Thursday, April 23, 2009

In for a penny 

While working in the Ukrainian central bank in 1996, I was witness to several practices that I took to be vestiges of the old communist order. Old habits die hard, they say. One was a bizarre ruling from the prime minister that directed the central bank to count any loan made to a coal mining company as if it was bank reserves. A bank's reserves cannot be lent out, and it can be viewed as a tax on bank activity. It was quite clearly directed lending from the government to a favored state enterprise (there were and still are relatively few private mines) and to its workers, who constituted a major portion of the prime minister's political base.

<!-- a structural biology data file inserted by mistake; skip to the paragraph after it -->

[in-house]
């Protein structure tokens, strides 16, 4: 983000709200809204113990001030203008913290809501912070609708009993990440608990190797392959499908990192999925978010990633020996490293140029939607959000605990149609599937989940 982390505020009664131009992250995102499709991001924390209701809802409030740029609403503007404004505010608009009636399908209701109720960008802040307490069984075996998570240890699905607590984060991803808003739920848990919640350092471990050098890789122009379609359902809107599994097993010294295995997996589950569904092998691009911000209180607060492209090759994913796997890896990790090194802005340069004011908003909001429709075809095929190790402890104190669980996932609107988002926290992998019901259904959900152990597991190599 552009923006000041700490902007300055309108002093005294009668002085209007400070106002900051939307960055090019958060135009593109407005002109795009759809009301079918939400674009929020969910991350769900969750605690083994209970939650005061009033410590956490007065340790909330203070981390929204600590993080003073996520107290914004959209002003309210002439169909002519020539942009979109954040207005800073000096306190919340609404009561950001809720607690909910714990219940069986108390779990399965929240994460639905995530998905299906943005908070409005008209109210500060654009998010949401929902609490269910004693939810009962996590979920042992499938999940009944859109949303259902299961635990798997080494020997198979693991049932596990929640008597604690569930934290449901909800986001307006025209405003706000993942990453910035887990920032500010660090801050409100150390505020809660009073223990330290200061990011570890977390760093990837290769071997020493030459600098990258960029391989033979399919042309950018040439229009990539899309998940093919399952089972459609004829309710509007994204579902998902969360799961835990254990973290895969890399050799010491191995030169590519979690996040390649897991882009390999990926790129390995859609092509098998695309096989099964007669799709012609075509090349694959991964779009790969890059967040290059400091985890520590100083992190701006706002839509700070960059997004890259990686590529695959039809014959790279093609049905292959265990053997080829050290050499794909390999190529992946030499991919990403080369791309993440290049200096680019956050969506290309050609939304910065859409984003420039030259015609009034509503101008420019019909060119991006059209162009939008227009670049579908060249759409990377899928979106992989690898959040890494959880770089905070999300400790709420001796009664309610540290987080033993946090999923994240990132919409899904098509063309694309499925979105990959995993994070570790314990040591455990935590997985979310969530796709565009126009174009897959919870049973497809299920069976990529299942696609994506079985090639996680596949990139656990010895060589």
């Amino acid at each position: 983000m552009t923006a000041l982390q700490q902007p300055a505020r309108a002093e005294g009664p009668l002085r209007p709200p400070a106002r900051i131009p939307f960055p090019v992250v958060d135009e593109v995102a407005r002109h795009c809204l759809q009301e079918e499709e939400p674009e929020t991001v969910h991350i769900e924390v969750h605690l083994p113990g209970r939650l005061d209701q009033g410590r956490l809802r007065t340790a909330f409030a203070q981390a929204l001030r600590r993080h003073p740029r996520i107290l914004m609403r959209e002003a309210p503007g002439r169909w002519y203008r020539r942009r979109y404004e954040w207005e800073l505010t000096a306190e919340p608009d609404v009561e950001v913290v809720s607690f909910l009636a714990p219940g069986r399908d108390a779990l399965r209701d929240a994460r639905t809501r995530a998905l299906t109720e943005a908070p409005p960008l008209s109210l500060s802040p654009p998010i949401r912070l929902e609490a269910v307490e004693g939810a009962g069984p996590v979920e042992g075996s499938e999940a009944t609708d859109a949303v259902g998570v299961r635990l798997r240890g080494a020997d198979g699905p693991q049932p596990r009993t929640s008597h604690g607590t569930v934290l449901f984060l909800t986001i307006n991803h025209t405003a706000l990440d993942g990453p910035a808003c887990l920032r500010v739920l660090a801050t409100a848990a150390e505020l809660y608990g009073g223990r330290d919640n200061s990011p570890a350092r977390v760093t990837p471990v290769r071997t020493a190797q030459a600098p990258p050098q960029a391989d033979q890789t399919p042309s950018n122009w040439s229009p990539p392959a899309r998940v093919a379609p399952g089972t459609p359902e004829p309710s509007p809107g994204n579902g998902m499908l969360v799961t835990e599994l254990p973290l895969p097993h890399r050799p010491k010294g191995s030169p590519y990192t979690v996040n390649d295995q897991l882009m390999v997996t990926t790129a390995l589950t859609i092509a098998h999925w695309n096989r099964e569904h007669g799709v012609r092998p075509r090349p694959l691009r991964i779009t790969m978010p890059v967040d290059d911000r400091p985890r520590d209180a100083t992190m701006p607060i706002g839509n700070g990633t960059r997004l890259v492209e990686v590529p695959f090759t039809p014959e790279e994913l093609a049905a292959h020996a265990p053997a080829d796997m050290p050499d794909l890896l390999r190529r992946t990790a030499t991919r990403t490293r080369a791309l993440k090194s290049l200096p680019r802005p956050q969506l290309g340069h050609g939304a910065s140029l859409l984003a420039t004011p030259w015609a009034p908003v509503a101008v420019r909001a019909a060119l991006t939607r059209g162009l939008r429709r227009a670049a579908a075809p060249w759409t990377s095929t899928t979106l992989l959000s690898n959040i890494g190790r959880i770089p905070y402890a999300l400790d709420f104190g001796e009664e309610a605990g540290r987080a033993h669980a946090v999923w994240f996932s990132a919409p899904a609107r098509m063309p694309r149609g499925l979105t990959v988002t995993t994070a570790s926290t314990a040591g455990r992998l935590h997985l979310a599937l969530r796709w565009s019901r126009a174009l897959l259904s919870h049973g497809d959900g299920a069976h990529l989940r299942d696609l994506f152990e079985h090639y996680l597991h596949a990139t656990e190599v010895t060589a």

I thought this open favoritism couldn't happen here. But:
James Kwak wonders why banks receiving money from government should be allowed to have any say in relief efforts. But government purchases goods and services from everywhere, as the second story shows. If doing business with government means succumbing to Leviathan's heel, is there any effective limit on government power? Or is that limit reserved for our handling of terrorists and pirates?